EA Wants More Leadership From ESA

EA Wants More Leadership From ESA


Electronic Arts has called on the Entertainment Software Association to demonstrate "leadership" in the wake of LucasArts' recent departure from the videogame industry organization.

Speaking to GamesIndustry.biz at a recent EA Canada event, EA's Vice President of Corporate Communications, Jeff Brown, said the ESA would have to make a strong effort to demonstrate its worth to the remaining members of the organization, something it has failed to do thus far.

"I think having [Activision and Vivendi] pull out of the ESA reflects an unfortunate lack of leadership," Brown said. Nevertheless, he added that the best way to serve consumers' interests is through a "consensus" in the industry, presumably through ESA membership, and affirmed EA's commitment to the organization.

"They're a big company and we feel that when you're a big company, you've got a responsibility to consumers to work on policy issues which are very, very important to consumers. And the best way to do that is with an industry consensus. That's the way it's been done with the ESA in the U.S., and with ELSPA in the U.K.," he said. "There's always tension inside these organizations, but for the most part it works. So it was sad to see them step away from that responsibility."

Brown said he hoped no other members left the association, but placed responsibility for ensuring that doesn't happen with the ESA itself. "I think that the onus is on the ESA to prove that membership in it is good for the company and good for consumers," he said. "And I think we're going to see the ESA redouble its efforts to prove that."

Activision and Vivendi Games announced their departure from the ESA earlier in May, while LucasArts confirmed its own split with the trade group last week. None of the three companies have given reasons for leaving the association, but speculation has focused on dissatisfaction with the leadership of current ESA President Michael Gallagher.


As Yahtzee said, Lucasarts died when they fired their cleverness department for their 'milk Star Wars to death' department.

Imagine Eidolon done with today's computers, it would shatter Bioshock.

"I think having [Activision and Vivendi] pull out of the ESA reflects an unfortunate lack of leadership," Brown said."

Lack of leadership? They made a decision, probably based on what they think is best for their company. If anything, it would be a wrong decision, but certainly not lack of leadership.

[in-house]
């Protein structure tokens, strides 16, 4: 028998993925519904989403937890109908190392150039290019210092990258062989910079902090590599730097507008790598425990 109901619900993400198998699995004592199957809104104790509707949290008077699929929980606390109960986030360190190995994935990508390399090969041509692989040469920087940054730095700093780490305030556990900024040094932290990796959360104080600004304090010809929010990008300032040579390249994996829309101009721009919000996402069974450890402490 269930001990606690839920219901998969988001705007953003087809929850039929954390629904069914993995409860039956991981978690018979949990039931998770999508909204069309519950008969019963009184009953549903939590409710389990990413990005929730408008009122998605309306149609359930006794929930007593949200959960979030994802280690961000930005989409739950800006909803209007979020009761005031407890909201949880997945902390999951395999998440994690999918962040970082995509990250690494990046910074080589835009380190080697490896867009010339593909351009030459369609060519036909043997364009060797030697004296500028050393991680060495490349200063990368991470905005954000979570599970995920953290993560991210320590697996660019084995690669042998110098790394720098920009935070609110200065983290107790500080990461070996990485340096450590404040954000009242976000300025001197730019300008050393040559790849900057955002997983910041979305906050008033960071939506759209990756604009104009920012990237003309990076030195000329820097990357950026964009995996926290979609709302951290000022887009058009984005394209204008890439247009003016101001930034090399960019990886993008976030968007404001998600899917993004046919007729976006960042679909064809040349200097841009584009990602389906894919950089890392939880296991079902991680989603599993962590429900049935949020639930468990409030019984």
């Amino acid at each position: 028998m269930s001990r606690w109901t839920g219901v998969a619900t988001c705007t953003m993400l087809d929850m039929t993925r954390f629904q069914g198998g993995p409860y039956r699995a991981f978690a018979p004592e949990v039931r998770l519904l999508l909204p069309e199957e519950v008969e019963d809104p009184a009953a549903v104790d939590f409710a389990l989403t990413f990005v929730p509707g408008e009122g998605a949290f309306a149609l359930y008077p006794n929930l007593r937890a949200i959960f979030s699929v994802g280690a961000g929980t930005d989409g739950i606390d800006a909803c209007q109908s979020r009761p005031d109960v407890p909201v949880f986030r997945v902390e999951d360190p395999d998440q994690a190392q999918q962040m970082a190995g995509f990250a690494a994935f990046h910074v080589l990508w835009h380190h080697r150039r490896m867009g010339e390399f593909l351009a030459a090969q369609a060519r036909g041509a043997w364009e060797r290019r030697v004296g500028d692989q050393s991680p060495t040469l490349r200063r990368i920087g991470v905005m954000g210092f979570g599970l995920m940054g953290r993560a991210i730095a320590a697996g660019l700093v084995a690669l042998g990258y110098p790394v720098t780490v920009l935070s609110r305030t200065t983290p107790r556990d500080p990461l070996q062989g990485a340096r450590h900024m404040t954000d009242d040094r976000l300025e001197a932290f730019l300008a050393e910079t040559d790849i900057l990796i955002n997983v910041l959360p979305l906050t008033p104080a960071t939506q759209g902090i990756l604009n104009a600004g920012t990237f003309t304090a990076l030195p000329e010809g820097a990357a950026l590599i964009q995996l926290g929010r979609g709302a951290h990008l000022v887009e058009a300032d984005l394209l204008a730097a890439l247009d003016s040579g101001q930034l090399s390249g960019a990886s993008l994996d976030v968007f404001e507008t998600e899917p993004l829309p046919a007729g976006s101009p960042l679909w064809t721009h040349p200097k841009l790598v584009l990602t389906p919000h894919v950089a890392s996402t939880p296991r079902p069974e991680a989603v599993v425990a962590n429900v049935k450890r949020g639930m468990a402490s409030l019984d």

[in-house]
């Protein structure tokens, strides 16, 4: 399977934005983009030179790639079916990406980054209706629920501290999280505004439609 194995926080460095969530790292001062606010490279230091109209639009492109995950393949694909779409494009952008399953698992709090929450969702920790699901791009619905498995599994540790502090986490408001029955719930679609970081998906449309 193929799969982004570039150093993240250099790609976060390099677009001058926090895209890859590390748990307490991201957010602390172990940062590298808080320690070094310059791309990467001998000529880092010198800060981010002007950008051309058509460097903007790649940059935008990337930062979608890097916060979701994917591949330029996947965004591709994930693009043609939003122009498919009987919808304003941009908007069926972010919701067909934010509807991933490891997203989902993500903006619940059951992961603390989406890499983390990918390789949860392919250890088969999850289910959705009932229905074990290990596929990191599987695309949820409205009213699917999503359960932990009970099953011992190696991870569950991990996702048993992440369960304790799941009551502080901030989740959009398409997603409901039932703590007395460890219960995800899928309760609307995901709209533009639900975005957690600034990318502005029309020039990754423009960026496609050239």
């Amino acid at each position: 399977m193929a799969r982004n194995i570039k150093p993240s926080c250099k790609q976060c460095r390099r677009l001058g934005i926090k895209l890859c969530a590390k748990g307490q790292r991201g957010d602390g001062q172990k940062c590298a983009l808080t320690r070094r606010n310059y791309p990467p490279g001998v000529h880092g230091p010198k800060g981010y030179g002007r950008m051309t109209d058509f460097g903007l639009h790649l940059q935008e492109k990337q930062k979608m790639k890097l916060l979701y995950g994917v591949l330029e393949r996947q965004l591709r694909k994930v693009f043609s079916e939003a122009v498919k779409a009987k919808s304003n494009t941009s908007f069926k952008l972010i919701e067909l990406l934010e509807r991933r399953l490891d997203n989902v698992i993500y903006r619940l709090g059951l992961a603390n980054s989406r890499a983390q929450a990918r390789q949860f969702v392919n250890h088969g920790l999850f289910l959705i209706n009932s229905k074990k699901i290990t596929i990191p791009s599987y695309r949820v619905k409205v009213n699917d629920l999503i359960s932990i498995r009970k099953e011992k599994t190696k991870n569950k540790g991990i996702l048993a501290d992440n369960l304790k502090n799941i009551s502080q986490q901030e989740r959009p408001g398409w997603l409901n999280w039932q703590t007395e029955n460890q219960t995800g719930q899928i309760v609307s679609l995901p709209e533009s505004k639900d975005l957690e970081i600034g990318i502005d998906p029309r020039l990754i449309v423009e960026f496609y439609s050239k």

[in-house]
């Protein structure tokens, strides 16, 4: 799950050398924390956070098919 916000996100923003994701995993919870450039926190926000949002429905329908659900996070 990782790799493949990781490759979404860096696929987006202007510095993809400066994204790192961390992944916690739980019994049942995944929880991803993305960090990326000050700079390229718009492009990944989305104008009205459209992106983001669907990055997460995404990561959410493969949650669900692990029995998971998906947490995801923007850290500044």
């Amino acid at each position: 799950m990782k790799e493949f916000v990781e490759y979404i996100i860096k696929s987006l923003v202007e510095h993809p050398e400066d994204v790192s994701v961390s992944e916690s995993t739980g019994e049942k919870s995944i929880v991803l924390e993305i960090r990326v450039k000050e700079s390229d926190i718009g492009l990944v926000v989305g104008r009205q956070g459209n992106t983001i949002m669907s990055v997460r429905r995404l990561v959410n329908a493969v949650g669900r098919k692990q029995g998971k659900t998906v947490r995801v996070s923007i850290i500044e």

Silly mud throwing..

Well when it comes to Lucasarts their desire to leave might be a positive thing. One of the reasons why their stuff started to reek I think was that they were too focused on making it "kid friendly".

While it falls under "Milking Star Wars", one long term rumor was that KoTR was so heavily cut down was because they went with an earlier build to avoid some contreversial content that would have lead to it being rated too high.

Electronic Arts isn't that big a deal because they are mostly hammering sports franchises for their big bucks. They probably figure that even if they lose everything else they will still have EA sports and make tons of money, so it's in their best interest not to irritate anyone.

On the other hand if you want to do games intended for an audience older than 11 you pretty much need to get away from the ESA/ESRB because in general they are trying to rate things that are PG-13 as "Adult's Only".

I mean honestly, it was a sign something was deeply wrong with the industry when "The Witcher" had to be censored for breast nudity.

It was even more disturbing when "Hot Coffee" became a national issue given how lame it was. I'm not sure if it would have even gotten an "R" (given some of the sex scenes I've seen in movies) if it was fully implemented, and the game was "M" rated. That was the death knell to me every voting Democrat for a long time to come (thank you Hillary).

Then they needed to put in that "vision filter" thing in Manhunt 2. Given that this was also an "M" rated game, I fail to see the point.

Bottom line is censorship went too far, it's time for the ESA to die.





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